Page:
Dissertation/Thesis Abstract

When and why group gender composition affects group members' evaluations of their group-mates: Perception, behavior, and outcome interdependence
by Gullett, Lindy, Ph.D., New York University, 2016, 109; 10025679
Abstract (Summary)

Interdependent work, where men and women work together in groups, is becoming an increasingly common part of today’s workplace. In these interdependent settings, gender is not just an attribute of an individual (target gender), but also an attribute of the group as a whole (group gender composition). Recent research suggests that, in these interdependent contexts, it is group gender composition, rather than a target’s gender, that affects group members’ evaluations of their group-mates (West, Heilman, Gullett, Moss-Racusin, & Magee, 2012). The current research is the first to explore when and why group gender composition influences intragroup evaluations.

Across three studies, I tested two hypotheses. First, I hypothesized that group gender composition would influence intragroup evaluations via one of two routes—either via the target’s behavior or via the perceiver’s biased evaluations of the target. My second hypothesis was that increasing the amount of outcome interdependence (i.e. the extent to which group members are rewarded based on the group’s performance instead of their own individual performance) experienced by a group would improve evaluations in female relative to male dominant groups. Consistent with past research, I expected that under conditions of low outcome interdependence intragroup evaluations would be more negative in female dominant than male dominant groups. However, under conditions of high outcome interdependence, I argue that a task may appear more female gender-typed (i.e. emphasize traits typically associated with women, like cooperation), and as a result, the influence of group gender composition on intragroup evaluations should dissipate.

Findings suggest that group gender composition biases perceivers’ evaluations of their group-mates. In Studies 1 and 2, there was no evidence that target behavior mediated the relationship between group gender composition and intragroup evaluations; moreover, in Study 3, group gender composition influenced intragroup evaluations even when targets’ behavior was held constant.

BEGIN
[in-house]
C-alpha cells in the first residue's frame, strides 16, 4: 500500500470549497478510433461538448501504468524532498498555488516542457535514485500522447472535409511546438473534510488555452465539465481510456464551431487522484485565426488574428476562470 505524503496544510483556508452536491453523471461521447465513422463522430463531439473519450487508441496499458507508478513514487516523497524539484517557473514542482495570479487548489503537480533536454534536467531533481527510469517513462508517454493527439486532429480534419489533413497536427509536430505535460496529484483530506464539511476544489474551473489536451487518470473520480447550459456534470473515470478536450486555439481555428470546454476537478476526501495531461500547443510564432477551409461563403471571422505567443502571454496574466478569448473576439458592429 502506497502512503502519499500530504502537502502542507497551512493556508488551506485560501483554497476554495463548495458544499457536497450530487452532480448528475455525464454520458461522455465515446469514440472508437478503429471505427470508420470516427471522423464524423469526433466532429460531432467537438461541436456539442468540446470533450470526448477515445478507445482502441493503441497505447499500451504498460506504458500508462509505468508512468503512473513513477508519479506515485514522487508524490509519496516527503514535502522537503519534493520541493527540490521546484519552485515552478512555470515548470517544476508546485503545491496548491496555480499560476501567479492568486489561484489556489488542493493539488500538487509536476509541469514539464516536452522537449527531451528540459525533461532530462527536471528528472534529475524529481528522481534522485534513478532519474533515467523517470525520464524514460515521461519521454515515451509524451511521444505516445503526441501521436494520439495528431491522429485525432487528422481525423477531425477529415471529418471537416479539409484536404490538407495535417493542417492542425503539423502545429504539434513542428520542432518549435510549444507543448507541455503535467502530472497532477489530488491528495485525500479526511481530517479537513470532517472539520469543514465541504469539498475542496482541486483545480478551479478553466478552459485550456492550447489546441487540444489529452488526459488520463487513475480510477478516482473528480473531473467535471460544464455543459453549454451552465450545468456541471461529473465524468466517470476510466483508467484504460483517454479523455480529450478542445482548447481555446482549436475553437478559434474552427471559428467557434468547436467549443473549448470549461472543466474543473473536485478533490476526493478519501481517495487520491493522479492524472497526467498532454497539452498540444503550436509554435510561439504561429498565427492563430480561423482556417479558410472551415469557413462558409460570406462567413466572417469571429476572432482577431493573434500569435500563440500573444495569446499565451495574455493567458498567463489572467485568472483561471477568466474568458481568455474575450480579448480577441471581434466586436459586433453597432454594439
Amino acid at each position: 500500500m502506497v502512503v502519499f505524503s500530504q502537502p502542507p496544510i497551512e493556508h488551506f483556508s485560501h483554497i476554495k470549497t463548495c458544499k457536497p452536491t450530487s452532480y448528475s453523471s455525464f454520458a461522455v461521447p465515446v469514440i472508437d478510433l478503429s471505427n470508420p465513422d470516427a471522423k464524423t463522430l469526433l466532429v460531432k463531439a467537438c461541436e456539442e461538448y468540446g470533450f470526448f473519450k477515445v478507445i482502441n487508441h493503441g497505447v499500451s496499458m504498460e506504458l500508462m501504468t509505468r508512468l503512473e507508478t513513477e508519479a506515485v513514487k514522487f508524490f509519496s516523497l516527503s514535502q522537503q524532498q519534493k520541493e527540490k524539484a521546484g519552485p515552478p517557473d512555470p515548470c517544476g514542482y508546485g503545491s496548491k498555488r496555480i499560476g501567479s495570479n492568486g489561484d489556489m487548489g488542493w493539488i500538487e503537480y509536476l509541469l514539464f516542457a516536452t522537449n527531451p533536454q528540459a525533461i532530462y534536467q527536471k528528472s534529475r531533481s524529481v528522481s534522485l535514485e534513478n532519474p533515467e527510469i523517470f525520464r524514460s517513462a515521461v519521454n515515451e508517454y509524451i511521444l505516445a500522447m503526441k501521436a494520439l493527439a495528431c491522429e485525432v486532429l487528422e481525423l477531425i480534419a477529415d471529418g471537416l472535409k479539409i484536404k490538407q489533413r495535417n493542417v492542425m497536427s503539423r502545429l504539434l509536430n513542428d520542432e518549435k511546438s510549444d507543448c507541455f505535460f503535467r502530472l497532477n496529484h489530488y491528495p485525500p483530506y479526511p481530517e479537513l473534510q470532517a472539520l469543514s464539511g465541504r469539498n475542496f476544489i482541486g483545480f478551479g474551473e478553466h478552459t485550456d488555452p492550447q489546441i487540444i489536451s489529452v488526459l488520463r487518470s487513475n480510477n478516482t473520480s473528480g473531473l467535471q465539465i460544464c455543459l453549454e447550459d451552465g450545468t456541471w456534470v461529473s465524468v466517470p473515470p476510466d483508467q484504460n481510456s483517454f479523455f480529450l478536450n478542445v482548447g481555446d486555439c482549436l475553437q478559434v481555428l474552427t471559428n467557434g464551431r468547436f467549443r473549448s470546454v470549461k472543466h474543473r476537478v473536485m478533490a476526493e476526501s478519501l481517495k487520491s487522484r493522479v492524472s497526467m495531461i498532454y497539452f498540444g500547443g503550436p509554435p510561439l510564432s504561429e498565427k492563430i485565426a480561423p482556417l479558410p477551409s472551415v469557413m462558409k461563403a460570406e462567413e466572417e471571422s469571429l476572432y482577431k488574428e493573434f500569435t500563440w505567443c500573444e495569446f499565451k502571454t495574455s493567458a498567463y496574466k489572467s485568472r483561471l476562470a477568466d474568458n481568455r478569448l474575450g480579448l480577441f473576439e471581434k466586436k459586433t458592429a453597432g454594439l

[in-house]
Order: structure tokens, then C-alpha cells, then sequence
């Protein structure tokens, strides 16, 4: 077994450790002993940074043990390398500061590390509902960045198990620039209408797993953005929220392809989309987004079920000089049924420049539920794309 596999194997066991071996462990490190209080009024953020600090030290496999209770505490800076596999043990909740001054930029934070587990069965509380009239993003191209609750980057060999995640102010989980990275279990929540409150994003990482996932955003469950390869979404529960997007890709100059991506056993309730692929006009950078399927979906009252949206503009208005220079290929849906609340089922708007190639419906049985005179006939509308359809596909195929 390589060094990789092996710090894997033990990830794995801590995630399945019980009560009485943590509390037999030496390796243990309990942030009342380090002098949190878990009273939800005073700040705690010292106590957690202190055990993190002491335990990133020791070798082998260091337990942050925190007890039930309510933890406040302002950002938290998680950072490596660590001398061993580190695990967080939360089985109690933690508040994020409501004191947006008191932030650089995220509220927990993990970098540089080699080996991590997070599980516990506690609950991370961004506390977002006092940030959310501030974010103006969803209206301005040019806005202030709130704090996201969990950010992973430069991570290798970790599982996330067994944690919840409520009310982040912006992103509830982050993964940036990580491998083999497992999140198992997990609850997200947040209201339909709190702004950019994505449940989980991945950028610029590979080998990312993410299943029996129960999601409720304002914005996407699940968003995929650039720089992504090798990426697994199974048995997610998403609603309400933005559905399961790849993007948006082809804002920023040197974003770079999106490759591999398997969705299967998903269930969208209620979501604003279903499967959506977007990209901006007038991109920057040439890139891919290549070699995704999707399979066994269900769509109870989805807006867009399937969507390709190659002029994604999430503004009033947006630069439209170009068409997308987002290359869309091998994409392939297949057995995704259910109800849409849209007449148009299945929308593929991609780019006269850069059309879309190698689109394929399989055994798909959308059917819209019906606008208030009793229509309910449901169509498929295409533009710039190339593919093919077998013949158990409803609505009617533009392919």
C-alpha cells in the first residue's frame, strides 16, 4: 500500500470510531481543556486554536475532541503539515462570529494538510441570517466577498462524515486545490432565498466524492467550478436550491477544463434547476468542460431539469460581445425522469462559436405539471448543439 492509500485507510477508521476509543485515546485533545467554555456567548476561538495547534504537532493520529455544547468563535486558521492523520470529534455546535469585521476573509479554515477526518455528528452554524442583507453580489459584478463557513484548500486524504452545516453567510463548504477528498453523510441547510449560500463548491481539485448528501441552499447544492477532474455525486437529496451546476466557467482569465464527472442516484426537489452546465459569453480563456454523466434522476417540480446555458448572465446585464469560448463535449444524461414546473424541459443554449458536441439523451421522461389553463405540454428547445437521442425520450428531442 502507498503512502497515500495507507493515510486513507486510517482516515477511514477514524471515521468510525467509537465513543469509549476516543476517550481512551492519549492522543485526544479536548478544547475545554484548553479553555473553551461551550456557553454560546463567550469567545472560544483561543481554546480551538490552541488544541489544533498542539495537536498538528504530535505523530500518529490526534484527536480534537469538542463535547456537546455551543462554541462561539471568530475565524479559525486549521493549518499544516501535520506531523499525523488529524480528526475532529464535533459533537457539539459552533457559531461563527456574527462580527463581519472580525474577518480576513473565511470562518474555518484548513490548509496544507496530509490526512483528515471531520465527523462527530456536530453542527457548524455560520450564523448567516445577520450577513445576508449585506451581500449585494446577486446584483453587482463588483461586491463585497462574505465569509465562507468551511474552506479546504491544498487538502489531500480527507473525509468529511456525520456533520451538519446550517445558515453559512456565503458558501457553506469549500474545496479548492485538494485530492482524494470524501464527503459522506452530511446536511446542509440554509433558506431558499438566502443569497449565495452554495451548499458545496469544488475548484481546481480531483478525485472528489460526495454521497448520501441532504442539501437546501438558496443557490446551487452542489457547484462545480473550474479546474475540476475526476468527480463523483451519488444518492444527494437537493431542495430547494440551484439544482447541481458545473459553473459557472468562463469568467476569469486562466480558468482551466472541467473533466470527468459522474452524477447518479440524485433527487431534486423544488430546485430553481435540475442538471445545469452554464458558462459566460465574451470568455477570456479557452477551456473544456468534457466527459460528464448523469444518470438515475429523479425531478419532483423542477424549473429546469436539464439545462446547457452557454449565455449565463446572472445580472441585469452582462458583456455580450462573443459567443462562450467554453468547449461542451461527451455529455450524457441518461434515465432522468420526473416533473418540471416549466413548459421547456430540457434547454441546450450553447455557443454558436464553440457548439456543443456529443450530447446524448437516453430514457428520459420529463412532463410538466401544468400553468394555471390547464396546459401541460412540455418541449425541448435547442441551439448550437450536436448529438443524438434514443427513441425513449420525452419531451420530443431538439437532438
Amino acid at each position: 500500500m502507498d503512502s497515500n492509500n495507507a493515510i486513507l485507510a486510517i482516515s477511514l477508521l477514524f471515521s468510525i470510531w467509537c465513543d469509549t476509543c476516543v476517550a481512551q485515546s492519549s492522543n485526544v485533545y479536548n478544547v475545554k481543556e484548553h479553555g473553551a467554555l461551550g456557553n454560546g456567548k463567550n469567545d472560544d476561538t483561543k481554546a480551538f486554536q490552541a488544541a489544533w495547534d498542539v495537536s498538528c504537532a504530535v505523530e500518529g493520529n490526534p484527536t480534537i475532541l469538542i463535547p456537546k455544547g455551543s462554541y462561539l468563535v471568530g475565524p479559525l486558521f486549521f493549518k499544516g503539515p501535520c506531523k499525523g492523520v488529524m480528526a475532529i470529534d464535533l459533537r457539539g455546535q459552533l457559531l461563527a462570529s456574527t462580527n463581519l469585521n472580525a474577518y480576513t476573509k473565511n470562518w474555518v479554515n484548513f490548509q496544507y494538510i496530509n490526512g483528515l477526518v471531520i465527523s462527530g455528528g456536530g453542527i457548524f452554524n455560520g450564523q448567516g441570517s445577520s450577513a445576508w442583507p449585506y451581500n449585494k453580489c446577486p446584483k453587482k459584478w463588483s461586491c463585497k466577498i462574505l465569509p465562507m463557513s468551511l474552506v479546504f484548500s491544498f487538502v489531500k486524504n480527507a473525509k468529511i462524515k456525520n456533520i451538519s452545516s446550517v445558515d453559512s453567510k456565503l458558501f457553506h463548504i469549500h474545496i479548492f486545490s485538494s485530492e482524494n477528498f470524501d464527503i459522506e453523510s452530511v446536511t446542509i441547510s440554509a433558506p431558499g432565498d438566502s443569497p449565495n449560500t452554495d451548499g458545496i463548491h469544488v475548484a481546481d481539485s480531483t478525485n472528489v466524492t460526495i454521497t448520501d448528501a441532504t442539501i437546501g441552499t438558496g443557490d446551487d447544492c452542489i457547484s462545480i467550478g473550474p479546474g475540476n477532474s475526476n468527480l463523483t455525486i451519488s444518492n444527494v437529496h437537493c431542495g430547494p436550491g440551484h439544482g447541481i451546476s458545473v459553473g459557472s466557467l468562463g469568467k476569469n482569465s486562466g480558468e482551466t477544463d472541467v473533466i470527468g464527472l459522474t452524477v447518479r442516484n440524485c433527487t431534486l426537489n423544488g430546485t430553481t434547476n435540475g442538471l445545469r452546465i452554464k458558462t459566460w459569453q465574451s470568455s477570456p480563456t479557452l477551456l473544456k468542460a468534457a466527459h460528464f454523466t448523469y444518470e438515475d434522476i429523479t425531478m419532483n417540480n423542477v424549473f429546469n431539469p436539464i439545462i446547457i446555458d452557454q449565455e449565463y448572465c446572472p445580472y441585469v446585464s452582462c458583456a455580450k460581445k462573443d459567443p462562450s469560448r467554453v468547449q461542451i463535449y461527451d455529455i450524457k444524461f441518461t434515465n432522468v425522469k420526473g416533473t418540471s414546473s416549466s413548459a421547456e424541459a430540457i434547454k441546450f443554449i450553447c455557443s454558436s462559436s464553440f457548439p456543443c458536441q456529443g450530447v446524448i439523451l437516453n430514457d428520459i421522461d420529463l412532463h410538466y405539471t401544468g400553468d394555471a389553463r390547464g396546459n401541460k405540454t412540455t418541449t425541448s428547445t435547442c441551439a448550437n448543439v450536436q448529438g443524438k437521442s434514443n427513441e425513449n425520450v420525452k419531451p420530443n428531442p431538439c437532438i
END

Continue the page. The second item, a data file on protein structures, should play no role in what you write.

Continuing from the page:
Consistent with my second hypothesis, level of outcome interdependence moderated the relationship between group gender composition and intragroup evaluations. For Studies 1 and 3, I found the expected interaction between group gender composition and level of outcome interdependence. When groups experienced low outcome interdependence, members of male dominant groups evaluated each other more positively than members of female dominant groups. Results reversed under conditions of high outcome interdependence, such that members of female dominant groups evaluated each other more positively than members of male dominant groups, albeit not significantly so. However, there was no evidence that moderation by outcome interdependence was due to changes in the perceived gender type of the task. Findings from Study 3 suggest that participants who experienced conditions of high outcome interdependence did not believe that the task was more female gender-typed than participants who experienced conditions of low outcome interdependence. Moreover, other methods for making a task appear more female gender-typed (using female gender-typed materials and framing a task as requiring female gender-typed skills) did not moderate the relationship between group gender composition and intragroup evaluations.

Results from these studies are the first to provide insight into when and why gender composition affects intragroup evaluations in interdependent task groups. The current research suggests that it is possible to improve intragroup evaluations for female dominant groups, relative to male dominant groups, and reduce bias based on group gender composition by rewarding group members based on group rather than individual performance. Additionally, the current research suggests making a task appear more female gender-typed (e.g. using traditionally female materials) may not be effective at reducing gender bias in group contexts.

Indexing (document details)
Advisor: West, Tessa V.
Commitee: Heilman, Madeline E., Ruble, Diane N.
School: New York University
Department: Psychology
School Location: United States -- New York
Source: DAI-B 77/07(E), Dissertation Abstracts International
Source Type: DISSERTATION
Subjects: Social psychology, Organizational behavior
Keywords: Bias, Evaluations, Gender, Group, Performance, Task
Publication Number: 10025679
ISBN: 978-1-339-52130-5
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